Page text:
As both a painter and photographer, Bastienne Schmidt has always been fascinated and focused on the idea of identity and place as defining the personal and universal artistic mysteries of our shared past and present.
This orientation continues in her current exhibition at the Sag Harbor Whaling Museum in which she uses archeology and her perceptions of historic artifacts as a conceptual launching point to investigate the perpetually enigmatic elements of memory, time, and history. She recognizes, much as the author John Logan has pointed out, that “to be civilized is to know where you belong in the continuum of our art and your world. To surmount the past, you must know the past.”
Part of the Parrish Museum’s series of what is referred to as ‘Road Shows’, which are designed to foster connections between aesthetic vision and commonplace existence by mounting exhibitions and presentations at venues separate from the main museum itself, Ms.Bastienne presents works that echo with a sense of historical antiquity that is both extremely personal and yet profoundly part of the collective human experience.
Titled the Archeology of Time (which also references the artist’s personal history as the daughter of an archeologist who often took his family on digs in Greece and elsewhere), and featuring a number of works that, one assumes, were designed as site-specific installations, there is, throughout the exhibition, a dynamic and fascinating melding of textural and calligraphic impulses. These gain in power from her incorporating and reconciling the sometimes contradictory aspects of the logically systematic world of geometry and function with the wonderfully random spontaneity of artistic improvisational impulse.
For the most part in the exhibition, Ms. Schmidt accomplishes this through the use of paper as the ground upon which she formulates her gently rhythmic constructs and abstract calligraphic narratives. This allows the artist to conjure a remarkably fragile elegance to the physical structure of the works, a sensibility that is further underscored by the seemingly evanescent elements of the materials themselves.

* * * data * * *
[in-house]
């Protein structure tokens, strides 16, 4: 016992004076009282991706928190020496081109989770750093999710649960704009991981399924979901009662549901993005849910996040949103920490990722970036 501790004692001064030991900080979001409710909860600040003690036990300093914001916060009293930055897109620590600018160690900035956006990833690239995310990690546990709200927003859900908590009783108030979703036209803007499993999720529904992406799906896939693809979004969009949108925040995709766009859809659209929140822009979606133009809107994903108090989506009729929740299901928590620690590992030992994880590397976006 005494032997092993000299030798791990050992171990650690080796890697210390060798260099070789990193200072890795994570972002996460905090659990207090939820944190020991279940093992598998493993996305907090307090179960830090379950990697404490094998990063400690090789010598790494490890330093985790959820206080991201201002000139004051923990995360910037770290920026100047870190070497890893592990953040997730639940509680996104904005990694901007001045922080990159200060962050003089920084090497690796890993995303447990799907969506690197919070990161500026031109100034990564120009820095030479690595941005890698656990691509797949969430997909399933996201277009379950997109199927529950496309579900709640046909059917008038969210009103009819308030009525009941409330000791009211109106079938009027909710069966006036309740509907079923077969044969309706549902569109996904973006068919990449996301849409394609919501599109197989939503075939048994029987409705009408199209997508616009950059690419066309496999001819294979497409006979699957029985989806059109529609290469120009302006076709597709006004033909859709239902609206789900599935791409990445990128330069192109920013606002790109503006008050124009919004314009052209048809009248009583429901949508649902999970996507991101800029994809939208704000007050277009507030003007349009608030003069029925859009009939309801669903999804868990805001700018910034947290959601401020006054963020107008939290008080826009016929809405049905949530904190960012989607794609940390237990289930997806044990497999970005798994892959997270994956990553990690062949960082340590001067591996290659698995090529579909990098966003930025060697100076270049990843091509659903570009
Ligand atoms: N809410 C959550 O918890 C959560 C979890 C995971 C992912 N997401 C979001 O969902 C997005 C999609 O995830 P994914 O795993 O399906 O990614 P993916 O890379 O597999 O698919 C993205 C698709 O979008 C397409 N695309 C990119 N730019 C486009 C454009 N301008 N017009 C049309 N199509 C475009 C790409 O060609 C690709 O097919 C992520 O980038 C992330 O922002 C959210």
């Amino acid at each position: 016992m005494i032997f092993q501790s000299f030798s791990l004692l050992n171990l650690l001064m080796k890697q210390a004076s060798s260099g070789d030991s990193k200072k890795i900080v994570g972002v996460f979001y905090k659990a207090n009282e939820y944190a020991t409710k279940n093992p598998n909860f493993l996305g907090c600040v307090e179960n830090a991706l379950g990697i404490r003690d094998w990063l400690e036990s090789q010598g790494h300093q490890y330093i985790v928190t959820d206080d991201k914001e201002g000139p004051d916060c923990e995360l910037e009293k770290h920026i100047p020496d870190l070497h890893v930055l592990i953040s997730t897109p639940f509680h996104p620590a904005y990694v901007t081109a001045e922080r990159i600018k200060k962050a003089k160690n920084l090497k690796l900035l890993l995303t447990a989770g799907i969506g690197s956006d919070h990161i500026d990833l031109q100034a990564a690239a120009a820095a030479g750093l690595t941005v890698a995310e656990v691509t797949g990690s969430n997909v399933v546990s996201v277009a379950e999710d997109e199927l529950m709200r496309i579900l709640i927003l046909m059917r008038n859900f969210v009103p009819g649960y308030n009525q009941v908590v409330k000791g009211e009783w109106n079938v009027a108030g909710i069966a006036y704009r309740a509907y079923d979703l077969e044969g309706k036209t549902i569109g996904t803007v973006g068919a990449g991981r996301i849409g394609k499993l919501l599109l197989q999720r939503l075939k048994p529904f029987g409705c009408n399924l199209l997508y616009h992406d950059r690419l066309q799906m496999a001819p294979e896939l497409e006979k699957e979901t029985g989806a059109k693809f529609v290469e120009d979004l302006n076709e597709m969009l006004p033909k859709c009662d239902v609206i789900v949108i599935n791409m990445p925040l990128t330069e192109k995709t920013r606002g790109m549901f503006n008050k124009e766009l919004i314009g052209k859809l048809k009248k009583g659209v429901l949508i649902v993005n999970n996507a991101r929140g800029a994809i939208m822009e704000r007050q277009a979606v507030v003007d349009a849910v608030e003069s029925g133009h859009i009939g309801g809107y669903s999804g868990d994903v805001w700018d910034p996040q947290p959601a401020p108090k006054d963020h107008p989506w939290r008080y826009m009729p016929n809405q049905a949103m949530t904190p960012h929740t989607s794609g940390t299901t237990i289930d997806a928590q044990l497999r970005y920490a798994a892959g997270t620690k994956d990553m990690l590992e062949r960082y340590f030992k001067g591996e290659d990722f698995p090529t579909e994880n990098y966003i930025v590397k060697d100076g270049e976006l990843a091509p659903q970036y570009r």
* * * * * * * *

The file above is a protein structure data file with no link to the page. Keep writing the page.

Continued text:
Curated by Andrea Grover, the exhibit mostly consists of works from two series, Threads and Grids from 2015 and Grids and Maps from 2016, as well as display cases featuring functional objects from the Whaling Museum’s collection of historical artifacts which are then reinterpreted by Ms. Schmidt utilizing integrated organic components, paper, thread, and fabric.
Of singular interest from the Grids and Maps series are the three works that have been placed within the floor to ceiling windows in the exhibition space. Allowing light to stream through the works thereby giving the paper ground a translucent effect that is visually arresting, this also generates a visual sensation reminiscent of both Japanese shoji doors and Chinese scroll paintings.
This impression is particularly evident in the two works directly opposite each other in the gallery although the physical construct of each differs significantly. One of the pieces consists of a single large sheet of paper upon which the artist has attached a grid of small squares upon which are collaged pieces of heavy string that impart a literary sensation as if one could ‘read’ the intertwined threads as the viewer’s eyes are drawn across the work.
On the opposite side of the room, by contrast, Ms. Schmidt uses pieces of thread to connect the small squares of paper thereby constructing a physically architectonic grid composition that playfully interacts with the natural world seen outside the window frame it hangs within. Further, adding to the work’s impact is the artist’s use of extremely subtle dyes and stains to the paper itself, thereby imparting, upon closer inspection, a sense of visually syncopated cadence not unlike the languid movement of water or of smoke on a gentle breeze.
Bastienne Schmidt’s exhibition titled The Archeology of Timer continues at the Sag Harbor Whaling Museum through August 24. For further information contact either www.sagharborwhalingmuseum.com or www.parrishart.org.